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Hedge Funds: Definition and viability

Money doesn’t grow on trees. Making money is all about investing. In 1949, Alfred W. Jones set up the first hedge fund. He bought assets with the price he expected to rise and was selling assets with the price he expected to drop.

It is considered that the term hedge fund is derived from the phrase “to hedge one’s bets.” The idea behind this strategy is to gain profit in spite of the indexes’ movements on the market. Hedge fund is not an official term. It refers today to privately owned funds which have an unregulated pool of capital. Unlike mutual funds, hedge funds are not required to be registered with the SEC (Securities and Exchange Commission). These funds combine short sales and leverage techniques to maximize profit.

In the mid 1950s, other funds were established that started to practice short sales, but they were not focused on hedging market risks as hedge funds were.

The growth of hedge funds on U.S. markets is in progress. Usually, hedge funds are open only for wealthy investors. Hedge funds are not called as such because they use hedging techniques, but instead it’s due to their status as a private and unregistered investment pool. The managers of these funds perform speculative trading on falling and rising assets. Investors of hedge funds are charged management fees that depend on the amount invested and also the performance fee that is determined by the profits.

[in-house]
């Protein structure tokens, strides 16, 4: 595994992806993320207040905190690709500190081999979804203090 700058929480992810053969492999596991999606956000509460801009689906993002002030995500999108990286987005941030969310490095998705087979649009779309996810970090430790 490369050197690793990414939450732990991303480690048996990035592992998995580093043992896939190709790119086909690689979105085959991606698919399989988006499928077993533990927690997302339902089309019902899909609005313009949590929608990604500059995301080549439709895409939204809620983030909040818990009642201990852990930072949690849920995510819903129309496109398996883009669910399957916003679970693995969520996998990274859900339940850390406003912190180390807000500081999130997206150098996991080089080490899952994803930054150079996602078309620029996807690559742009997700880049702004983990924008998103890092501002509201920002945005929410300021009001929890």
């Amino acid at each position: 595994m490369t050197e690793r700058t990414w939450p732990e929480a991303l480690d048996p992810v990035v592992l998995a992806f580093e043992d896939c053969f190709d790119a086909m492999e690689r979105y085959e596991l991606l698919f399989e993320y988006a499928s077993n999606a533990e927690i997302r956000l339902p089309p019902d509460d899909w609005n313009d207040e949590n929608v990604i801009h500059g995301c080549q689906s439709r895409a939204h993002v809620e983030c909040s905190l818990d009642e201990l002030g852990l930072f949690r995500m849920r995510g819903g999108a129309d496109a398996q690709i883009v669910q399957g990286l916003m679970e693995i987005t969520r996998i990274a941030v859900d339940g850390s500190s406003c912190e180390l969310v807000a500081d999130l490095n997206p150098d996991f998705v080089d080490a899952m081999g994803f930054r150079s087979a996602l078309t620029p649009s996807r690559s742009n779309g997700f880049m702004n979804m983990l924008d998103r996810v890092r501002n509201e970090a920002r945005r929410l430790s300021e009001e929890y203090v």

Contemporary hedge funds use the following strategies: arbitrage, highly undervalued securities, purchase or sale, stock options and bond trading. Arbitrage occurs when a hedge fund is buying securities on the market while selling other securities simultaneously. The profit is gained from the price difference. Hedge funds don’t possess the corporate model of many other funds. Instead, hedge funds hold the status of partnership.

Both mutual funds and hedge funds gain money from investors and investment occurs on a collective basis. The difference between them lies in regulations. They rely on Sections 3(c)(1) and 3(c)(7) of the Investment Company Act of 1940. But it may be changed, as the SEC has been considering changes for hedge fund rules. Now, a voluntary registration is suggested for funds with assets totaling more than $25 million.

Investing in hedge funds can be more profitable than investing in other funds. Based on historical data, hedge funds outperform on a long term basis, bringing a long term profit. A diversified portfolio of hedge funds may return superior gains with a lower risk compared to traditional equity portfolios.

London is a leading center for hedge fund management, while hedge funds themselves are often established in offshore centers. Major offshore areas where hedge funds have been established are the Cayman Islands, British Virgin Islands, Bermuda and some others. They have to comply with the requirements of the offshore centers, but the requirements are often rather nonrestrictive for hedge funds there. For example, taxes are usually lower for the offshore areas than in the U.S. and Europe.

The information supplied in this article is not to be considered as medical advice and is for educational purposes only.

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